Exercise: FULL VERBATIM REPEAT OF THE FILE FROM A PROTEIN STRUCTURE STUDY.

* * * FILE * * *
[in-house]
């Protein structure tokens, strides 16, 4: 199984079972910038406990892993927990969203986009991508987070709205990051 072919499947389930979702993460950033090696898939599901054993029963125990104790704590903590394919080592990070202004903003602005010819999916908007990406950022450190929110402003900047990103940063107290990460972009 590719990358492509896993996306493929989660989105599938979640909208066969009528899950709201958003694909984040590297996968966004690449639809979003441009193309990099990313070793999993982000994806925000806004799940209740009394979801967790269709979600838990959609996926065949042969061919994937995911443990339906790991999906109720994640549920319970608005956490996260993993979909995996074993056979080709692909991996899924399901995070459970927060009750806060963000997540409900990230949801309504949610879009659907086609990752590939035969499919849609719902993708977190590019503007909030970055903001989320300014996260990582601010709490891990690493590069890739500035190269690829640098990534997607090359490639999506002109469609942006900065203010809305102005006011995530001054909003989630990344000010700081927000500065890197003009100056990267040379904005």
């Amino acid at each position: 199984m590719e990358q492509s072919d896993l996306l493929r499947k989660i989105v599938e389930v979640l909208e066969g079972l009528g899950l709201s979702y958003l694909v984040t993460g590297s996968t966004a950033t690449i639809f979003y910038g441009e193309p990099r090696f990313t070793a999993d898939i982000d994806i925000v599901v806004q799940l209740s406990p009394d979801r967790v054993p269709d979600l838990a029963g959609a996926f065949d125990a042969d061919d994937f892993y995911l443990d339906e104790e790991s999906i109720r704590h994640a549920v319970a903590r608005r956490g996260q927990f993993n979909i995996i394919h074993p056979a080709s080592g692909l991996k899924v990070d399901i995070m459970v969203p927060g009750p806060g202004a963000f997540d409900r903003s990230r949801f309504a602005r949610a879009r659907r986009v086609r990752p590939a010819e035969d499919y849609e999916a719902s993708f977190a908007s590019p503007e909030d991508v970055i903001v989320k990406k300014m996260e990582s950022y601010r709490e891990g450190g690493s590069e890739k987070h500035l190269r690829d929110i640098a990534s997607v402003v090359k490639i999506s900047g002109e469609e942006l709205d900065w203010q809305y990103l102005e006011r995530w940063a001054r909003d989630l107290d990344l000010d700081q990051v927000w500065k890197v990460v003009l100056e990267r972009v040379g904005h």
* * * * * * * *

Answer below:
[in-house]
């Protein structure tokens, strides 16, 4: 199984079972910038406990892993927990969203986009991508987070709205990051 072919499947389930979702993460950033090696898939599901054993029963125990104790704590903590394919080592990070202004903003602005010819999916908007990406950022450190929110402003900047990103940063107290990460972009 590719990358492509896993996306493929989660989105599938979640909208066969009528899950709201958003694909984040590297996968966004690449639809979003441009193309990099990313070793999993982000994806925000806004799940209740009394979801967790269709979600838990959609996926065949042969061919994937995911443990339906790991999906109720994640549920319970608005956490996260993993979909995996074993056979080709692909991996899924399901995070459970927060009750806060963000997540409900990230949801309504949610879009659907086609990752590939035969499919849609719902993708977190590019503007909030970055903001989320300014996260990582601010709490891990690493590069890739500035190269690829640098990534997607090359490639999506002109469609942006900065203010809305102005006011995530001054909003989630990344000010700081927000500065890197003009100056990267040379904005």
């Amino acid at each position: 199984m590719e990358q492509s072919d896993l996306l493929r499947k989660i989105v599938e389930v979640l909208e066969g079972l009528g899950l709201s979702y958003l694909v984040t993460g590297s996968t966004a950033t690449i639809f979003y910038g441009e193309p990099r090696f990313t070793a999993d898939i982000d994806i925000v599901v806004q799940l209740s406990p009394d979801r967790v054993p269709d979600l838990a029963g959609a996926f065949d125990a042969d061919d994937f892993y995911l443990d339906e104790e790991s999906i109720r704590h994640a549920v319970a903590r608005r956490g996260q927990f993993n979909i995996i394919h074993p056979a080709s080592g692909l991996k899924v990070d399901i995070m459970v969203p927060g009750p806060g202004a963000f997540d409900r903003s990230r949801f309504a602005r949610a879009r659907r986009v086609r990752p590939a010819e035969d499919y849609e999916a719902s993708f977190a908007s590019p503007e909030d991508v970055i903001v989320k990406k300014m996260e990582s950022y601010r709490e891990g450190g690493s590069e890739k987070h500035l190269r690829d929110i640098a990534s997607v402003v090359k490639i999506s900047g002109e469609e942006l709205d900065w203010q809305y990103l102005e006011r995530w940063a001054r909003d989630l107290d990344l000010d700081q990051v927000w500065k890197v990460v003009l100056e990267r972009v040379g904005h």